Chronic pain affects more than 100 million American adults, according to the Institute of Medicine. That’s more than the total affected by heart disease, cancer and diabetes combined. A diagnosis of chronic pain spells trouble, as it implies that it cannot be cured– sort of like a perpetual, terminal illness. While chronic pain does not have the scary reputation of a terminal disease where one is told he has x-months left to live, it is nonetheless devastating to those who suffer from it; relentlessly sapping quality of life for years on end.
The conventional approach to chronic pain treatment is prescribing powerful drugs; i.e. opiod analgesics and non-steroidal anti-inflammatory medications (NSAIDs). But taking these powerful drugs comes at a price. For opiods, it’s addiction, nausea and constipation primarily; for NSAIDs, its gastrointestinal bleeding, increased heart attack risk and kidney damage.
But there is a school of thought that says what is really needed is a transformation in the way chronic pain is viewed.
A program at Mercy Hospital in Portland strives to do that by shifting chronic pain sufferers away from medication and toward behavioral therapy.
The Living Life Well Pain Rehabilitation program is a 12-week, group-based program that helps people learn to cope with chronic pain. Medical director Dr. Stephen Hull says it combines multiple strategies: behavioral therapy, medication management, and physical exercise. The goal at Living Life Well is less about reducing pain and more about helping people resume the activities that are important to them. Participants in the program see an average of about a 40 percent increase in function and a 20 percent improvement in pain.
According to Dr. Hull, when patients make a conscious effort to carry pain with them and move towards the people and things important to them, they actually do better. They have improved function and less pain– and it’s not clear which one enables the other. The pain becomes less of a directing force in their lives.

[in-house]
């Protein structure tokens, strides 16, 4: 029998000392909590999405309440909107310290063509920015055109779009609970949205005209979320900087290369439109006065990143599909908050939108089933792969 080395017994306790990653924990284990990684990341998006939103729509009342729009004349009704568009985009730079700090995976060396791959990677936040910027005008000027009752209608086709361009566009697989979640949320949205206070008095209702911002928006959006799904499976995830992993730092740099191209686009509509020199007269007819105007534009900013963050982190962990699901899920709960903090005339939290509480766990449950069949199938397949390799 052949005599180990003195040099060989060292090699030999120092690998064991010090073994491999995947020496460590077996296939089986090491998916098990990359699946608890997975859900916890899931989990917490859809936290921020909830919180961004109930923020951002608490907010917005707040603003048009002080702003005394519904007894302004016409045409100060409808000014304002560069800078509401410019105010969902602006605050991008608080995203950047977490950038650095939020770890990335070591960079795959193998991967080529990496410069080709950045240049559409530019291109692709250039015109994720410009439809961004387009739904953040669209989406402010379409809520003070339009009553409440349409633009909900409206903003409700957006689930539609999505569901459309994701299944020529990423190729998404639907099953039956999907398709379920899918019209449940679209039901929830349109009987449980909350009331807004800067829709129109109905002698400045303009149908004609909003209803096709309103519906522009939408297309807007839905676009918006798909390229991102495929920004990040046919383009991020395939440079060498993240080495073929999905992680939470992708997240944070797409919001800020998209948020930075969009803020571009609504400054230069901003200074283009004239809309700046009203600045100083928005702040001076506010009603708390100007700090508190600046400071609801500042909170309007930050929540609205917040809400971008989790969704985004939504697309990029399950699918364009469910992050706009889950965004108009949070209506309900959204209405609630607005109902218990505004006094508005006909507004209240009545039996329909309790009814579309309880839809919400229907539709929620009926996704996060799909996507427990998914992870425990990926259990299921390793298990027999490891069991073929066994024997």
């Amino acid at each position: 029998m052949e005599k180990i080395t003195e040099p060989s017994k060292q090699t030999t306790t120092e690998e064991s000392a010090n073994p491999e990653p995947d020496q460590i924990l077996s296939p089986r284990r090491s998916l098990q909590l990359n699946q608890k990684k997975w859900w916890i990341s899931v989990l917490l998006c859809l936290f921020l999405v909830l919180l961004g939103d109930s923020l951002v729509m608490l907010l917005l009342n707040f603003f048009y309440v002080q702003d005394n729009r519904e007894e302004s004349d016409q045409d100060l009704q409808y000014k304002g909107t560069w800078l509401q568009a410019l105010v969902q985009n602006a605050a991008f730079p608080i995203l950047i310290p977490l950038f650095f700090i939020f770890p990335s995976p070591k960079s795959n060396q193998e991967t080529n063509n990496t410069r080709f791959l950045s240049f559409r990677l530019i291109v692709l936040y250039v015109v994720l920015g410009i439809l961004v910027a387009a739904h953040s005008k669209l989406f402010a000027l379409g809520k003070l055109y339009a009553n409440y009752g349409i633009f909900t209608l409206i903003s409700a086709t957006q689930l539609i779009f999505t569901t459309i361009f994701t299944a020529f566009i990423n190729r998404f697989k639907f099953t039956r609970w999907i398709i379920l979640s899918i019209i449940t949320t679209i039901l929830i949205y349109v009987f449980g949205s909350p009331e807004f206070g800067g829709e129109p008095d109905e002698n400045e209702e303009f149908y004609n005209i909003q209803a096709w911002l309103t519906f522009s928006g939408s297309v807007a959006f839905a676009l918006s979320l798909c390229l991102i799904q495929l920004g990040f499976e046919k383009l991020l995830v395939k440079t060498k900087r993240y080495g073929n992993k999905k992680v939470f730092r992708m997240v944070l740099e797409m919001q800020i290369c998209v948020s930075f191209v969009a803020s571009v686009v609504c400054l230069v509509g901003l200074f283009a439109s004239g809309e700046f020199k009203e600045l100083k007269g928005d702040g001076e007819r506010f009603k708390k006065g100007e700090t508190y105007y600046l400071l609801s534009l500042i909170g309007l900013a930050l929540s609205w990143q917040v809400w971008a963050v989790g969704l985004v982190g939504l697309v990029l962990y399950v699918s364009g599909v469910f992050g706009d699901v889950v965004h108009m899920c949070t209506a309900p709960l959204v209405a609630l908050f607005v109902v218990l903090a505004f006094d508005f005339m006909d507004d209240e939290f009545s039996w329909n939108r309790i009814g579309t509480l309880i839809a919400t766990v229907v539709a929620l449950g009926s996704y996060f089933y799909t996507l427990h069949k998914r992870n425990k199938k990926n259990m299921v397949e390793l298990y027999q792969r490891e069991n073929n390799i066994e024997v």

With pain, the natural tendency, encoded in our genes, is to stop doing the activity that causes it. This is a primitive protective mechanism, and is indeed one of the reasons we need pain. However, with chronic pain the damage has been done, and what people are dealing with is the residual effects of it. In other words, it’s like a perpetual fire alarm that continues to ring, despite the f ire being put out years ago, and all that is left is smoldering embers that are manageable.
So the strategy involves talking to patients and suggesting that they view their pain differently.
Joe Guarna, the program’s psychologist, spends hours in class teaching participants to stop interpreting their pain as a threat; that they can do many of the things they want– basically, make a strong, conscious effort to liberate themselves from their pain. When the patient embraces this and gives it her best effort, most of the time the results are positive. Call it psychosomatic, the power of mind over matter, or other nebulous phenomena of the human body, what matters most is that chronic pain patients get a part of their life back, without the help of powerful drugs that take away other parts of one’s life in exchange for pain relief, a trade more and more people are refusing to take.
If you experience chronic pain, my suggestion is to talk to your doctor to see how much physical activity you can attempt without adding too much risk to aggravating your condition. You can also consider seeing a personal trainer at your local gym. Personal trainers have more hands-on training and intimate knowledge than most medical providers on the various ranges of motion of joints, muscle function, balance and strength, and they can evaluate your level of physical ability and recommend a customized program for you.
As always, cleansing the body’s tissues and organs is important in the battle against chronic pain. You want to do all that is within your power to give your body a fighting chance to heal and regenerate. Limit your diet to naturally occurring, organic food sources; eliminate overly processed food (which includes all wheat and grain-based food and added sugar and its derivatives); avoid environmental toxins in your environment (there are many!), get adequate rest, keep yourself busy, find a good cause, associate with positive people, and tell yourself you refuse to be hostage to your pain.